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COVID-19 Federal Assistance e311

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Education

Can municipalities use ARP funds to fund educational programs (e.g., Pre-K classrooms or gun violence prevention programs)?

According to guidance issued by the U.S. Department of the Treasury (“Treasury”), the Coronavirus State and Local Fiscal Recovery Funds (“CSLFRF”) from the American Rescue Plan Act of 2021 (“ARP”) can be used to fund educational programs with the goal of addressing the social, emotional, and mental health needs of students within certain parameters.

Treasury’s CSLFRF Final Rule notes that all communities are eligible and would be supported in the development of a comprehensive approach to address violence.[1] The Final Rule’s guidance in addressing crime reduction includes sexual assault, human trafficking, domestic and gun violence as enumerated eligible uses. Eligible uses for violence intervention programs include “funding more intervention workers, increasing their pay, providing training and professional development for intervention workers, and hiring and training workers to administer the programs.”[2]

Regarding funding for educational services (including Pre-K classrooms), CSLFRF funds can be used to pay for government services to the extent of the reduction in revenue due to the COVID–19 public health emergency relative to revenues collected in the most recent full fiscal year prior to the emergency.[3] In essence, the amount a municipality is able to claim as a revenue loss due to the pandemic can be used for the provision of government services, including costs for “school or educational services.” [4]

In addition to the lost revenue provision discussed above, Treasury confirms that certain types of educational services are eligible uses within the context of a Qualified Census Tract (“QCT”). The Final Rule identifies “early learning services” and other education services as enumerated eligible uses in disproportionately impacted communities to address educational disparities.[5]

Treasury is maintaining these enumerated eligible uses in the final rule, which are now organized under the heading of “services to address educational disparities. Treasury reiterates that these uses include addressing educational disparities exacerbated by COVID-19, including but not limited to: increasing resources for high-poverty school districts, educational services like tutoring or afterschool programs, summer education and enrichment programs, and supports for students’ social, emotional, and mental health needs.[6]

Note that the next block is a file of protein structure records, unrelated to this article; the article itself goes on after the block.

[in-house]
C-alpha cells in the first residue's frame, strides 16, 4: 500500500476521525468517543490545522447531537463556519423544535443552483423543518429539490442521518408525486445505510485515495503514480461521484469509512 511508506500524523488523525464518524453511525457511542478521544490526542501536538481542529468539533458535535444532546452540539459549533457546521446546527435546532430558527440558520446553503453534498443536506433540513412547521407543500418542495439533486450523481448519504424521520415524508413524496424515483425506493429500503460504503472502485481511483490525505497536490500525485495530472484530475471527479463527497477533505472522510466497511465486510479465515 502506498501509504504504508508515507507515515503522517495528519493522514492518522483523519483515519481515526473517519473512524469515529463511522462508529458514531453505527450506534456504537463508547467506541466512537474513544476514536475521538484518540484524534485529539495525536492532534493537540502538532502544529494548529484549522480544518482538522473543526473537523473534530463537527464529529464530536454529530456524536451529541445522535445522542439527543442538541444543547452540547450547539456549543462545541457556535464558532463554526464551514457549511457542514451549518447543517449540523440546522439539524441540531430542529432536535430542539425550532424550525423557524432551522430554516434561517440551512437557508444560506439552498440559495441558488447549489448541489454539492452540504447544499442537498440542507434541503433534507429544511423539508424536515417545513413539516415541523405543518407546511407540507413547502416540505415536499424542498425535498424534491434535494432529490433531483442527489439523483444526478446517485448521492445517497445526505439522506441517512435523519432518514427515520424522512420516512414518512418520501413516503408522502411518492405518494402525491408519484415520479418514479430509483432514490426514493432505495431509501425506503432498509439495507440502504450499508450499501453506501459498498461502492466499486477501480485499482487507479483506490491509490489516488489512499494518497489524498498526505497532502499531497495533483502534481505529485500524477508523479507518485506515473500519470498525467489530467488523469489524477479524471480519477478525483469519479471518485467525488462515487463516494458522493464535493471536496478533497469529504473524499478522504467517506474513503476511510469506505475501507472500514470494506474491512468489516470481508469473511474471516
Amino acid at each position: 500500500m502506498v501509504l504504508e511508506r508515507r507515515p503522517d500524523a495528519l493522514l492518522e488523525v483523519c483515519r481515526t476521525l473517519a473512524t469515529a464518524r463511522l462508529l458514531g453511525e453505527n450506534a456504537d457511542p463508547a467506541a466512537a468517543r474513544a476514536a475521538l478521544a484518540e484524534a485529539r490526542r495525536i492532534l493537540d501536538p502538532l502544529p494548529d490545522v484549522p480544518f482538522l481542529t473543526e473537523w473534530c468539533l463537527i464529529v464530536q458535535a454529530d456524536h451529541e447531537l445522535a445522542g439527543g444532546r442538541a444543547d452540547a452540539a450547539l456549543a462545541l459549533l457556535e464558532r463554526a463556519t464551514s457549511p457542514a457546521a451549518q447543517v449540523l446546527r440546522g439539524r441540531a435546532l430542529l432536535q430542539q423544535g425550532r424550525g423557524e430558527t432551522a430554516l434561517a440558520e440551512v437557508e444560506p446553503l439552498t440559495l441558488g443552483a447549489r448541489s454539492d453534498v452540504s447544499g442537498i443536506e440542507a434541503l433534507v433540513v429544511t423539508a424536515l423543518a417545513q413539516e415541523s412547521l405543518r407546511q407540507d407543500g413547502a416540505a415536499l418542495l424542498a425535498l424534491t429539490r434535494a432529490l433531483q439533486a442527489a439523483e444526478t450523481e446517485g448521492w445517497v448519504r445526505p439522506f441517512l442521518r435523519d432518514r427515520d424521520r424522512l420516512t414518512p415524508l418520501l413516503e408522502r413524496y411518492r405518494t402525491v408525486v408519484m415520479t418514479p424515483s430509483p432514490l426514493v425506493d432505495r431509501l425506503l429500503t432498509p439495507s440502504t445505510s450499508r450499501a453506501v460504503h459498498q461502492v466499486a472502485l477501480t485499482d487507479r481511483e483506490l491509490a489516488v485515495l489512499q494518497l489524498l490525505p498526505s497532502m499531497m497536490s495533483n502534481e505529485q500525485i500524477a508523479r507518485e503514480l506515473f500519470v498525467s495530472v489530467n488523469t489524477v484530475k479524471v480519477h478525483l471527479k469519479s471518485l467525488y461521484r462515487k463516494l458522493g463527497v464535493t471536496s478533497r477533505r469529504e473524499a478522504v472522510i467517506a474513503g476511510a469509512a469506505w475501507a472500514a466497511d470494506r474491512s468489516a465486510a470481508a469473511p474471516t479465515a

For more information on eligible uses of CSLFRF pertaining to higher education, see the following Bloomberg Federal Assistance e311 Q&A:

Is assistance with community college, college tuition or other higher education challenges an eligible use of ARP funds?

It should be noted that additional information may be provided when Treasury issues new Frequently Asked Questions (“FAQ”) specific to the Final Rule.[7] In addition, Treasury encourages municipalities to consider the guidance issued in the Statement Regarding Compliance with the Coronavirus State and Local Fiscal Recovery Funds Final Rule.[8]

Last Updated: February 16, 2022

[1] Treas. Reg. 31 CFR 35 at 71, available at: https://home.treasury.gov/system/files/136/SLFRF-Final-Rule.pdf.

[2] Id.

[3] Id., at 233.

[4] Id., at 260.

[5] Id., at 137-138.

[6] Id., at 138-139.

[7] Coronavirus State and Local Fiscal Recovery Funds, Interim Final Rule Frequently Asked Questions, FAQ Introduction (as of January 2022), at 1, available at: https://home.treasury.gov/system/files/136/SLFRPFAQ.pdf.

[8] U.S. Department of the Treasury, Statement Regarding Compliance with the Coronavirus State and Local Fiscal Recovery Funds Interim Final Rule and Final Rule, available at: https://home.treasury.gov/system/files/136/SLFRF-Compliance-Statement.pdf.